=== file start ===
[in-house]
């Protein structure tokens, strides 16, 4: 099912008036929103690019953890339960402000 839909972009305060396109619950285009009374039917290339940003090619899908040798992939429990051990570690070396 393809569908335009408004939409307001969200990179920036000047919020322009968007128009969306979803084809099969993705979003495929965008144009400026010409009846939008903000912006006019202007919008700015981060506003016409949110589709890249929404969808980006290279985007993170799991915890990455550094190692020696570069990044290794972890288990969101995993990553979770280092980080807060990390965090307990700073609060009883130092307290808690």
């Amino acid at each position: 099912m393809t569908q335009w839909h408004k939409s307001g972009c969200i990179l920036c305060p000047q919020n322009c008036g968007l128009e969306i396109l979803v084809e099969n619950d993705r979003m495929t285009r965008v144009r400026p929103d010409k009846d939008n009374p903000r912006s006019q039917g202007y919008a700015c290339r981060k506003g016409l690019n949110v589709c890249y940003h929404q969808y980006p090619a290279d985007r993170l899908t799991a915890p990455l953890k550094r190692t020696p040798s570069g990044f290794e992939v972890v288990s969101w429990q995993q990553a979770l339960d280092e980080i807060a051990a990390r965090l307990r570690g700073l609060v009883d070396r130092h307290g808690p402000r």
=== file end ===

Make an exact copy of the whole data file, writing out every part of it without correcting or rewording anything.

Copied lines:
[in-house]
């Protein structure tokens, strides 16, 4: 099912008036929103690019953890339960402000 839909972009305060396109619950285009009374039917290339940003090619899908040798992939429990051990570690070396 393809569908335009408004939409307001969200990179920036000047919020322009968007128009969306979803084809099969993705979003495929965008144009400026010409009846939008903000912006006019202007919008700015981060506003016409949110589709890249929404969808980006290279985007993170799991915890990455550094190692020696570069990044290794972890288990969101995993990553979770280092980080807060990390965090307990700073609060009883130092307290808690």
């Amino acid at each position: 099912m393809t569908q335009w839909h408004k939409s307001g972009c969200i990179l920036c305060p000047q919020n322009c008036g968007l128009e969306i396109l979803v084809e099969n619950d993705r979003m495929t285009r965008v144009r400026p929103d010409k009846d939008n009374p903000r912006s006019q039917g202007y919008a700015c290339r981060k506003g016409l690019n949110v589709c890249y940003h929404q969808y980006p090619a290279d985007r993170l899908t799991a915890p990455l953890k550094r190692t020696p040798s570069g990044f290794e992939v972890v288990s969101w429990q995993q990553a979770l339960d280092e980080i807060a051990a990390r965090l307990r570690g700073l609060v009883d070396r130092h307290g808690p402000r």